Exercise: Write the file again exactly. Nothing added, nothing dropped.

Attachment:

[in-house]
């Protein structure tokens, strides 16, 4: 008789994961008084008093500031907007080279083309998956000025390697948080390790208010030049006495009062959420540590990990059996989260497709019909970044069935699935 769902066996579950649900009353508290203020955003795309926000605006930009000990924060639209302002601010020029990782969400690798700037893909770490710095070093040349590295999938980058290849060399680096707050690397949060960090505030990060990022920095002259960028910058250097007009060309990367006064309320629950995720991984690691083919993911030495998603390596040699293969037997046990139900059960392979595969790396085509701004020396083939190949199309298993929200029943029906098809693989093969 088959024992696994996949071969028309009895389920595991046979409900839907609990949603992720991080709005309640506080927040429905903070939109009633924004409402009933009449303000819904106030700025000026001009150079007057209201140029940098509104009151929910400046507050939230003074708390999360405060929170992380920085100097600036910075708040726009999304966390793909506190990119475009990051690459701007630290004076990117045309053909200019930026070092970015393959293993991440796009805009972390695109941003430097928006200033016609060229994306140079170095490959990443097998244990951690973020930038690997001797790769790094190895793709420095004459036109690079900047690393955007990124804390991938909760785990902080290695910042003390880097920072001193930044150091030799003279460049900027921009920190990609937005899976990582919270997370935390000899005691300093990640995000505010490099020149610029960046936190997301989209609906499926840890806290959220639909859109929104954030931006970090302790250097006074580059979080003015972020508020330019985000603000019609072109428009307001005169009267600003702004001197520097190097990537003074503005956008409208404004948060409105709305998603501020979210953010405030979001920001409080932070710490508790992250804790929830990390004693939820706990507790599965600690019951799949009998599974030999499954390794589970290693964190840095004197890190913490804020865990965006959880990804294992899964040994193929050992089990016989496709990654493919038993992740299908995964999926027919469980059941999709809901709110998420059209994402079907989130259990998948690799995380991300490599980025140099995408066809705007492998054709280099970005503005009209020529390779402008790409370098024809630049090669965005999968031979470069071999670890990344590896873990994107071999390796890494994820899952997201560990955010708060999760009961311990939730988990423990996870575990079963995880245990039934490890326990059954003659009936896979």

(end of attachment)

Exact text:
[in-house]
């Protein structure tokens, strides 16, 4: 008789994961008084008093500031907007080279083309998956000025390697948080390790208010030049006495009062959420540590990990059996989260497709019909970044069935699935 769902066996579950649900009353508290203020955003795309926000605006930009000990924060639209302002601010020029990782969400690798700037893909770490710095070093040349590295999938980058290849060399680096707050690397949060960090505030990060990022920095002259960028910058250097007009060309990367006064309320629950995720991984690691083919993911030495998603390596040699293969037997046990139900059960392979595969790396085509701004020396083939190949199309298993929200029943029906098809693989093969 088959024992696994996949071969028309009895389920595991046979409900839907609990949603992720991080709005309640506080927040429905903070939109009633924004409402009933009449303000819904106030700025000026001009150079007057209201140029940098509104009151929910400046507050939230003074708390999360405060929170992380920085100097600036910075708040726009999304966390793909506190990119475009990051690459701007630290004076990117045309053909200019930026070092970015393959293993991440796009805009972390695109941003430097928006200033016609060229994306140079170095490959990443097998244990951690973020930038690997001797790769790094190895793709420095004459036109690079900047690393955007990124804390991938909760785990902080290695910042003390880097920072001193930044150091030799003279460049900027921009920190990609937005899976990582919270997370935390000899005691300093990640995000505010490099020149610029960046936190997301989209609906499926840890806290959220639909859109929104954030931006970090302790250097006074580059979080003015972020508020330019985000603000019609072109428009307001005169009267600003702004001197520097190097990537003074503005956008409208404004948060409105709305998603501020979210953010405030979001920001409080932070710490508790992250804790929830990390004693939820706990507790599965600690019951799949009998599974030999499954390794589970290693964190840095004197890190913490804020865990965006959880990804294992899964040994193929050992089990016989496709990654493919038993992740299908995964999926027919469980059941999709809901709110998420059209994402079907989130259990998948690799995380991300490599980025140099995408066809705007492998054709280099970005503005009209020529390779402008790409370098024809630049090669965005999968031979470069071999670890990344590896873990994107071999390796890494994820899952997201560990955010708060999760009961311990939730988990423990996870575990079963995880245990039934490890326990059954003659009936896979």